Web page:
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Hi, 

My 1990 american legacy wagon I've just bought has an over heating problem. It drives fine and the coolant temp stays slightly below the centre of the gage on all flat and downhill roads no matter how much you thrash it. It's only when I drive up a hill that it slowly starts to overheat. If I pull over and let it idle it will go back to the normal operating temp in less than a minute, as soon as I start driving up hill again it starts to overheat. It doesn't seem to matter how much I accelerate, it seems like the only thing that makes it heat up is going on the up hill slope. Does anyone have any clue what could cause this? 

Thanks 

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Low coolant level

Clogged/compromised radiator.

 

100% predictable overheating symptoms are a sign of a reduced internal circulation rates or reduced efficiency of existing mechanisms.

and it makes perfect sense - climbing a hill is extremely taxing (just push/pull/carry something very heavy on flat land then try up hill - the difference is enormous) - it may be only then that a 50% capacity radiator can't dump enough heat.

 

in order of most likely to least likely this means:

1. compromised radiator (usually clogged)

2. stuck thermostat

3. debris impeding air flow from the grille to radiator

 

but guessing isn't always good so:

 

you can run a garden hose through the radiator. I like to compare it side by side with another radiator, but a good radiator should flow all, or most, of a garden hose turned all the way up but that's somewhat dependent on radiator and hose flow rate.

 

test thermostat in a pan of boiling water. replace with OEM.

 

1. verify coolant level *in the radiator* isn't dropping over a period of time.

an internal headgasket breech will eventually result in declining coolant levels.

2. verify no leaks

3. make sure radiator cap is functioning properly.

4. verify fans but you seem to think they're fine.

5. i've never seen this happen but just to be sure make sure the front of the vehicle, a/c condensoer, radiator fins aren't clogged/impeded by cardboard or debris.

Edited by grossgary

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Check level of coolant : check the rover tank is filled to the line.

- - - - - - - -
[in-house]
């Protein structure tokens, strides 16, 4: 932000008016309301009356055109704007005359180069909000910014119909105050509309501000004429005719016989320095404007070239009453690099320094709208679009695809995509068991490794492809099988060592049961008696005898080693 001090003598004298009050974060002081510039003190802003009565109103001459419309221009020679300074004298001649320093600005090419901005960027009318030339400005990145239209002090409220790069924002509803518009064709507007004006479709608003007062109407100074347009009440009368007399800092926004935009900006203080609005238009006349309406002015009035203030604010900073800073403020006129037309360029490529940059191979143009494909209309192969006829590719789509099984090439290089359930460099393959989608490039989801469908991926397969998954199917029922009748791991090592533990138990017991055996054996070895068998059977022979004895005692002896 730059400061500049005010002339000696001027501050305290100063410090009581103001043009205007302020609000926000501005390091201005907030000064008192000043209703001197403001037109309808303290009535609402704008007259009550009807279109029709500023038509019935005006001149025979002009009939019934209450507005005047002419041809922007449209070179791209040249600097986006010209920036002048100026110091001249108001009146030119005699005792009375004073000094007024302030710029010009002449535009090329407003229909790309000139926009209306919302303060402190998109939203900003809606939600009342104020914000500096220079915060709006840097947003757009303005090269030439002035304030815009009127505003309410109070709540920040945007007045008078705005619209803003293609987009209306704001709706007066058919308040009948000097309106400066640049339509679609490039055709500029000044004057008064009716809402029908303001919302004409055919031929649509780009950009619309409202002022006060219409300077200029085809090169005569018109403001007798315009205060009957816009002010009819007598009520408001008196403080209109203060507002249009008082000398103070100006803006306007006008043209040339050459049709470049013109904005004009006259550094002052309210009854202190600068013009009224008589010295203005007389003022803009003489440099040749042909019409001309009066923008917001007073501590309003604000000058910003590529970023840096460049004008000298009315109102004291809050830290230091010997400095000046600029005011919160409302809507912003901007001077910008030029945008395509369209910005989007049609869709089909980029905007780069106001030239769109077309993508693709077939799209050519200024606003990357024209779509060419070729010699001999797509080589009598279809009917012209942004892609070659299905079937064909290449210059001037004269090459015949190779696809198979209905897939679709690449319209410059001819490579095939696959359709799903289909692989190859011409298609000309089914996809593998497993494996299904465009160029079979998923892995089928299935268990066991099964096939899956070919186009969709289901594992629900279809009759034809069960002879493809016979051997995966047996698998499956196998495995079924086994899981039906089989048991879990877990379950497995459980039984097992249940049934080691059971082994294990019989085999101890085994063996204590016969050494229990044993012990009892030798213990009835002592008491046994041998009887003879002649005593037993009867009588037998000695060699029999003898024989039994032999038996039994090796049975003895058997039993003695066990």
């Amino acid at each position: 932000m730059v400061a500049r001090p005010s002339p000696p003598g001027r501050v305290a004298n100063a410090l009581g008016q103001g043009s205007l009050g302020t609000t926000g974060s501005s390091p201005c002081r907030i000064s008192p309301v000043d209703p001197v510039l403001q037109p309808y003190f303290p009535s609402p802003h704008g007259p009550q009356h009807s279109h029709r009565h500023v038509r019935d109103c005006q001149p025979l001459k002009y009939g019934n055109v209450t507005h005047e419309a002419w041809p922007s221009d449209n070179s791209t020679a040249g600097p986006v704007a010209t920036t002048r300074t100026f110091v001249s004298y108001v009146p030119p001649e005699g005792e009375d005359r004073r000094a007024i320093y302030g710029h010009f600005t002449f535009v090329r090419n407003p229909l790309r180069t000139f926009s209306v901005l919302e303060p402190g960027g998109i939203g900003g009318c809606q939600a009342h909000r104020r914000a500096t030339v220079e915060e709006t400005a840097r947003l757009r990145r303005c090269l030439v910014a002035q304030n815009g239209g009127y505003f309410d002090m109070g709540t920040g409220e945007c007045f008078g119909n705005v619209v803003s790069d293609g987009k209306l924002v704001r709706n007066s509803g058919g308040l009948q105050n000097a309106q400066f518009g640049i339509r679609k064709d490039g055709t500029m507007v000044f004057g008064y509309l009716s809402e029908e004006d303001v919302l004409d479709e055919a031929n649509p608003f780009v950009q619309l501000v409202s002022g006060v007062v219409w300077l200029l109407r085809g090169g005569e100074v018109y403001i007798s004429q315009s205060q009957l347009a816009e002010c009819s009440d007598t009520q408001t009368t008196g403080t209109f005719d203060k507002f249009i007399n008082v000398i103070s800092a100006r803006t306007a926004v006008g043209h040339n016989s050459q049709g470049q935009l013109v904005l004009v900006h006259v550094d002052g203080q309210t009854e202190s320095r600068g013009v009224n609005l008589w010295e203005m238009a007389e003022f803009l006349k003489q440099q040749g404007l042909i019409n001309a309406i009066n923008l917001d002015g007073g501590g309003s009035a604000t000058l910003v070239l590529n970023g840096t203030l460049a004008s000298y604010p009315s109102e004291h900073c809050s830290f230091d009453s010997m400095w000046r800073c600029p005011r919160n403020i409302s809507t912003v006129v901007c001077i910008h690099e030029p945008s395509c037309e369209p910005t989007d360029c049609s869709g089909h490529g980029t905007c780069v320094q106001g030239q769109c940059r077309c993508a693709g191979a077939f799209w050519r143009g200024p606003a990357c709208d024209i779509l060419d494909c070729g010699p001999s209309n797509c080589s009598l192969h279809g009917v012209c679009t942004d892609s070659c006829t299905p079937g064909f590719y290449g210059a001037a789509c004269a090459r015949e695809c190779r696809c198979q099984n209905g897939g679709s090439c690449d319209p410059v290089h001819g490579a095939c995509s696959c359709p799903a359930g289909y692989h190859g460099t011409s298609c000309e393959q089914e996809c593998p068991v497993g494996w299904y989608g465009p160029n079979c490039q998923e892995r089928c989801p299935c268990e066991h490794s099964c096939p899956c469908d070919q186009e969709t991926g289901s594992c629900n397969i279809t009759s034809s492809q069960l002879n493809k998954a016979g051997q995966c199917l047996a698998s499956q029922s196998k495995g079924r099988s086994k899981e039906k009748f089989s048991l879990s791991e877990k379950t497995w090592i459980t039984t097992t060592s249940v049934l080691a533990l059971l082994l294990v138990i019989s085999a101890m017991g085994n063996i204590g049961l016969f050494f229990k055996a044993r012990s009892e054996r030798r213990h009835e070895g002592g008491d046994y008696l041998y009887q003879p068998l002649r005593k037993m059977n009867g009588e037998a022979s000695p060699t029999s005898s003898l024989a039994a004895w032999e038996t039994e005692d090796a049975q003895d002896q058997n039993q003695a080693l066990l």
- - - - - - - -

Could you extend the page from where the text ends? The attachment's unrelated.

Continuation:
Sharply squeeze the upper radiator hose. You should hear the giggle pin in the thermostat. You should feel water resisting the squeeze. You may hear air gurgle. If it feels or sounds like only air, that has to be dealt with. A normal good non leaking system should have no air at all, or maybe a tiny amount.

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Depending on the geometry of the system on your car, opening the radiator cap indruduces air, which is why I don't check by opening the cap unless there is no coolant in the upper hose.

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This is a classic symptom for which people spend way too much money on.  Its the radiator cap, pure and simple.  Its not holding pressure, just get a new one.

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If you get a thermostat, get OEM or high grade Stant.

 

Other cheaper ones have been known to cause problems.

  • Like 1

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I don't recommend the stant.  Either use the Subaru one, or you can go to NAPA and ask for their Altrom line.  That one is made by Tama, an OE manufacturer.  There is a significant difference in size and weight between those and your normal aftermarket ones.

 

Cap is worth a shot.  They're only designed to last about 5 years, and a lot don't even make it that far.  Especially here at higher altitudes, you can run into a problem where, without the added pressure on the system, the coolant can boil within the normal operating temperature of the engine.

 

Radiator is also a good place to start.  Make sure that air can flow through it as well, and that the fins aren't all flattened out.  Doesn't matter if the coolant is flowing good if the air can't flow over it to cool it.

Edited by Dj7291993

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Yes replace the cap. If the radiator is more than 10 years old just get a new one. Get a Koyo radiator and a good Japanese cap. Get the thermostat from the dealer or if you can find it, a Tama brand one.

 

GD

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